Wesley Chapel United Methodist Church in Lydia is not only the oldest Methodist church in Darlington County, but one of the oldest in South Carolina. The church began in 1789 about a mile-and-a-half north of the present location as a camp meeting site. Methodism in rural parts of the United States spread through outdoor meeting sites known a “camps” where preachers would travel in circuits to conduct worship. Baptists had established this part of the Pee Dee region 50 years earlier, and when Methodists arrived seeking converts, they were the first non-Baptists to settle here.
The church was originally called Gully Church, and its members built their first meeting house in 1802. In 1832 the church acquired land at the present site and rebuilt, changing its name to Wesley Chapel in 1834. The current building was constructed in 1908 and remains a significant piece of religious history in the Pee Dee.
Detailed History of Wesley Chapel
Below is an article that was contributed to the South Carolina Picture Project by Bill Segars of Hartsville. It originally appeared in his local paper, The Darlington New & Press. It was published in October of 2015.
In last week’s “Church of the Week” we learned about the community of Lydia on the western border of Darlington County and how the economic times helped to shape the history of Mt. Elon Baptist Church. In this week’s church, Wesley Chapel United Methodist, we’ll see that the church was impacted by the same economic events with a very important additional influence. The growth and evolution of Methodism in South Carolina played a vital part in not only the beliefs of the Methodist Church, but also how members worshiped and the facilities they used.
Recorded history is very important to many Southern rural churches. Wesley Chapel is very fortunate to have Johnny Andrews as its Church Historian. I am fortunate to have copies of his written history, which is where most of this abbreviated version of Wesley Chapel’s history was obtained.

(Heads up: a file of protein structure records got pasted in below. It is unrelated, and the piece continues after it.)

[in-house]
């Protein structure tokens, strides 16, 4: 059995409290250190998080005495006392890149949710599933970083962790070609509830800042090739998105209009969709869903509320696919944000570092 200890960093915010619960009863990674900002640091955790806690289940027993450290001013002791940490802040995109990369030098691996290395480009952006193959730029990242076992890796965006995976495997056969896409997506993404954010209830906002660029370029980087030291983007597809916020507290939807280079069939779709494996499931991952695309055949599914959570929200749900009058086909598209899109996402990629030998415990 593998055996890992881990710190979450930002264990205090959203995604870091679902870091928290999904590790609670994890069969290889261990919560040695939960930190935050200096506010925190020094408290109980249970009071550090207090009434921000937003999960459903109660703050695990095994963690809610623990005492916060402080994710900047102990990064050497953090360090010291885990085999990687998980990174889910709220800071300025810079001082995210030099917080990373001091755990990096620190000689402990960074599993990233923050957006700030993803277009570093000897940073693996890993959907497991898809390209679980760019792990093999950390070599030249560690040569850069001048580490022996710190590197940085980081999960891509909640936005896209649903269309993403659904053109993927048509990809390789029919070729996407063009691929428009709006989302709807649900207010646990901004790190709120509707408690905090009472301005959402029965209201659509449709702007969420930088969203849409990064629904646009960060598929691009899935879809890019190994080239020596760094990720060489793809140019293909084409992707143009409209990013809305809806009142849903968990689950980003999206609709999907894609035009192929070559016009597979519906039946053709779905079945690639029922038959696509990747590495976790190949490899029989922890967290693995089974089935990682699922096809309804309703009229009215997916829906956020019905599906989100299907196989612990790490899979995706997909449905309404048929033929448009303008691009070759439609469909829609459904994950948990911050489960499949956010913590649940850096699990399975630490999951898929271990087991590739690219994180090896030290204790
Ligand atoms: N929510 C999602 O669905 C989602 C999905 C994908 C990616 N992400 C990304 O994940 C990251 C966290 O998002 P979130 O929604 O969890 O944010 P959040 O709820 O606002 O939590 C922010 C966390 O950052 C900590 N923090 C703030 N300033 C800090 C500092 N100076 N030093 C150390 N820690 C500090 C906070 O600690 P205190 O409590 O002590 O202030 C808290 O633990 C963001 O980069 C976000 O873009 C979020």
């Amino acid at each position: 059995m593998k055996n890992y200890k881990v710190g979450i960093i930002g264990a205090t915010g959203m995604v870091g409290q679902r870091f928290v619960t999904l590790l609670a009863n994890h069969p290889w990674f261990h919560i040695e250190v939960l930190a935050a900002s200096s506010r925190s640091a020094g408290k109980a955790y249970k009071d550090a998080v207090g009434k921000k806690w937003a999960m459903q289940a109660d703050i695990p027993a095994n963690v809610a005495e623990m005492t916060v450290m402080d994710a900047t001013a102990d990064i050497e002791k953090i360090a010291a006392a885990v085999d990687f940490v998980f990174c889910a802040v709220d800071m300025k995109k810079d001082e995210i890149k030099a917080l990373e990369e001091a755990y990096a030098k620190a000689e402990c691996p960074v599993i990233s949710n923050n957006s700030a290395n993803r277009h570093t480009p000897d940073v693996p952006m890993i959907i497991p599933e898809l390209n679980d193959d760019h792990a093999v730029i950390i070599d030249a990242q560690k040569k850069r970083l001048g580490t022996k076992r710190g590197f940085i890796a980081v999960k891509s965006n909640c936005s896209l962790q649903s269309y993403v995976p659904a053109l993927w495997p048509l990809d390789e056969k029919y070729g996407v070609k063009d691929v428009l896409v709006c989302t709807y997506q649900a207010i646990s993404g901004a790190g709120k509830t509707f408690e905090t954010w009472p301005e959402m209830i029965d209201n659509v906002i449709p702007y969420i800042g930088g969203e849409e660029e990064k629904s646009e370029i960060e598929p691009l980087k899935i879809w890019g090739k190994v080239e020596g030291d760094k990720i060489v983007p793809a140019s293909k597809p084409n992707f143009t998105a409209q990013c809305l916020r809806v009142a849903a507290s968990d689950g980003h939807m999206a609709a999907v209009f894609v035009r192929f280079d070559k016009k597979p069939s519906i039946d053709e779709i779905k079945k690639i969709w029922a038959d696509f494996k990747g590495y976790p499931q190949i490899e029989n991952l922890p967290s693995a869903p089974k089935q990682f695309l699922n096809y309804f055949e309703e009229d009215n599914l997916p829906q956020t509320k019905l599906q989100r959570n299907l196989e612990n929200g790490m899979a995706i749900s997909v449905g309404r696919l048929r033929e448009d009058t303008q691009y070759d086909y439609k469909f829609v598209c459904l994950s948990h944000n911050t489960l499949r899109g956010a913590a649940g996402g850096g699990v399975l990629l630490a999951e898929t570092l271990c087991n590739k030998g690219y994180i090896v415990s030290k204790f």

Wesley Chapel’s history began in 1789, shortly after Methodism was brought to the Pee Dee by Francis Asbury in 1785. As a result of that visit, the Pee Dee Circuit was established in 1786. The Gully Meeting House, forerunner of Wesley Chapel, was established in 1789. Be mindful of these dates, 1785 through 1789. This was right after the American Revolution. To start an entirely new religion at this time was a big challenge and was not supported by the masses. However, there were enough people in this area to embrace this new religion, and the Gully Meeting House was established under a bushy arbor.
Unlike other religions which had a preacher for each church, Methodist churches started out with circuit riding preachers, or ministers who would ride the countryside on horseback, stopping, staying, and preaching where ever they could find willing souls to help them and listen. Aris Woodham and Spencer Harrell were two people in the area who opened their homes to the circuit riders and encouraged neighbors to attend services held at camp meetings. Remember the term camp meetings; there’s an entire article that I can write on camp meetings and their facilities – some are still active in South Carolina today.
A small building was erected facing the dirt road from McCullom’s Ferry to the Darlington Court House. This is basically where United States Highway 15 is now, at the Boggy Gully. In 1832 the group moved to higher ground, about one-and-a-half miles south, on a six-acre tract of property purchased from Jesse Clements and John Clements Jr. for ten dollars. By 1834 the group had completed a basic, but comfortable meeting house-style building to serve its needs and changed its name to Wesley Chapel Methodist Episcopal Church, South.